Mobile conferences must be secured, too

Smartphone videoconferencing opens up new security holes and must be prioritized at same security level as other network endpoints, say experts.

Mobile videoconferencing may be a new application for enterprises, but it needs to be treated with the same security priorities as other endpoints in the organization, experts urge.

Eric Hoh, vice president of Asia South region and head of global accounts, Symantec Asia-Pacific and Japan, said in an e-mail interview that the introduction of videoconferencing applications on mobile devices adds new entry points to an organization's threat landscape.

"The 'consumerization of IT' has changed the way the CIO or CSO deals (chief security officer) with the threat landscape," Hoh explained. "Increasingly, employees are using a variety of mobile devices to connect to corporate networks."

Ong Geok Meng, Asia-Pacific and Japan head of anti-malware research team at McAfee Avert Labs, said companies should treat mobile security as they would for PCs because corporate data is exchanged via the devices.

Ong said there have been more instances of software vulnerabilities found in PCs compared to smartphones, but this does not rule out the need to secure mobile devices.

He noted that most organizations today fail to ensure mobile devices are as secured as other devices in their network.

According to a Symantec survey conducted last year, nearly half of businesses in Asia allowed mobile devices to access office e-mail, but fewer than one-third of mobile security policies were implemented.

Paul Ducklin, Sophos' Asia-Pacific head of technology, agreed, noting that companies may bypass traditional security measures when pressed for time.

In a Web conference, for instance, some companies assume keeping invite lists private provides sufficient security because there is lower risk of eavesdropping on a meeting that lasts only an hour or so. "But, an hour is a long time on the Internet clock," Ducklin told ZDNet Asia.

Furthermore, today's communications tools offer more connectivity than organizations may have intended--and correspondingly, more security holes, he added.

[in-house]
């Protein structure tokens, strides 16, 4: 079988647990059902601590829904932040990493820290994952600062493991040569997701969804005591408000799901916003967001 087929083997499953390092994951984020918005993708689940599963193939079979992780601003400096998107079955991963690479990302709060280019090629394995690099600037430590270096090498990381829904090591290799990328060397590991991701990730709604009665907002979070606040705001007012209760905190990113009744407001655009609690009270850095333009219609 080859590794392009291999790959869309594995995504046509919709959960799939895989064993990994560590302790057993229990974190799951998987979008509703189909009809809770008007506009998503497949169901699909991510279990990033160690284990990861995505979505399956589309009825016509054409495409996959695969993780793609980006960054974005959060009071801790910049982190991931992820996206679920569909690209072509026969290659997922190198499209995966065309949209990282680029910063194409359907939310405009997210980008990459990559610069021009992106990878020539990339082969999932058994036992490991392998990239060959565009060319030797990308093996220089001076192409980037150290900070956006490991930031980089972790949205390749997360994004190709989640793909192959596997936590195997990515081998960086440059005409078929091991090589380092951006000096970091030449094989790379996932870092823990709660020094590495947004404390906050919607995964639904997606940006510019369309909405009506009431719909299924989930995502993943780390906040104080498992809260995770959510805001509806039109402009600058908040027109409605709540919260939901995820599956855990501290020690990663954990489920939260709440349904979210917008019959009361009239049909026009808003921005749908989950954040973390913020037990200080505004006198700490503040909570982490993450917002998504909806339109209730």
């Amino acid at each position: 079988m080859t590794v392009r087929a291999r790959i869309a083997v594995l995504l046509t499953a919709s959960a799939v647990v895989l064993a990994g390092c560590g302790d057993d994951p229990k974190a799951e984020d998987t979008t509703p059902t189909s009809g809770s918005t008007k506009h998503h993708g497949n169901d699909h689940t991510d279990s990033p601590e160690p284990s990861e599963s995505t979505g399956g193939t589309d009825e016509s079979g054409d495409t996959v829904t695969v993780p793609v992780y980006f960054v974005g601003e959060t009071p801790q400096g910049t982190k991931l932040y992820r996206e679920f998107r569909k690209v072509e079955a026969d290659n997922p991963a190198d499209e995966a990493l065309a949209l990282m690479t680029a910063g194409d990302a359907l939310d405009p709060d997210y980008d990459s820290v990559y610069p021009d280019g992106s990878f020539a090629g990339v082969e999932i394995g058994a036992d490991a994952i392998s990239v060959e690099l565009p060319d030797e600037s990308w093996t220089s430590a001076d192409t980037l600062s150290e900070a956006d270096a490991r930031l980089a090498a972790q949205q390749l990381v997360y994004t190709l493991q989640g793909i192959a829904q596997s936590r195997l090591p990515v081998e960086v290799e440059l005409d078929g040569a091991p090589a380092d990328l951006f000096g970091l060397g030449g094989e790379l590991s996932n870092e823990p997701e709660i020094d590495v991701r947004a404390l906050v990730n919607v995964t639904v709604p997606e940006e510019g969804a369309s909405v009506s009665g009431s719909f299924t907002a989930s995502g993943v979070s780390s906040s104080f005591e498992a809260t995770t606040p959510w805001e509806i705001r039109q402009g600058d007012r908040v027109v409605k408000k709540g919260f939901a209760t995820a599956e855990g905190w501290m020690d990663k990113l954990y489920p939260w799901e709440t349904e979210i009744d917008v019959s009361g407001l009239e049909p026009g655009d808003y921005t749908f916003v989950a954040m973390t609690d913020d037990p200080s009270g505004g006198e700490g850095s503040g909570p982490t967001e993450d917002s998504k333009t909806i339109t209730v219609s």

He listed examples such as videoconferencing software Skype, that also offer direct file transfer and PC desktop-sharing options. "Systems administrators going for technologies like VoIP (voice over Internet Protocol) and videoconferencing, need to make sure they aren't also unintentionally implementing these features as an unexpected 'side channel' in their online conferencing system.

"If you don't explicitly need these features in your Web meeting, make sure they are turned off. If they can't be turned off, find another Web-conferencing tool that will allow you to do that," Ducklin said.

One security expert thinks companies should wait for the dust to settle before deploying videoconference on the mobile platform. Chia Wing Fei, security response manager at F-Secure's security labs, said in an e-mail interview: "There is always some sort of security risk for early adopters of technology."

Chia highlighted Wi-Fi as an example, noting that it has taken "many security improvements" since the technology's debut before organizations could safely implement the wireless platform.

"The first question an organization should ask is whether they really need mobile videoconferencing," he said.

Communications equipment vendor Cisco Systems recently released a conferencing Web application that runs on smartphone-based Web browsers, connecting its WebEx customers to their mobile warriors. According to Cisco, the application was made available for Apple's iPhone in January. The tool was expanded in February to include BlackBerrys, Nokia, Samsung phones.

Alcatel-Lucent earlier this month also launched smartphone support for its OmniTouch 8400 Instant Communications line of products.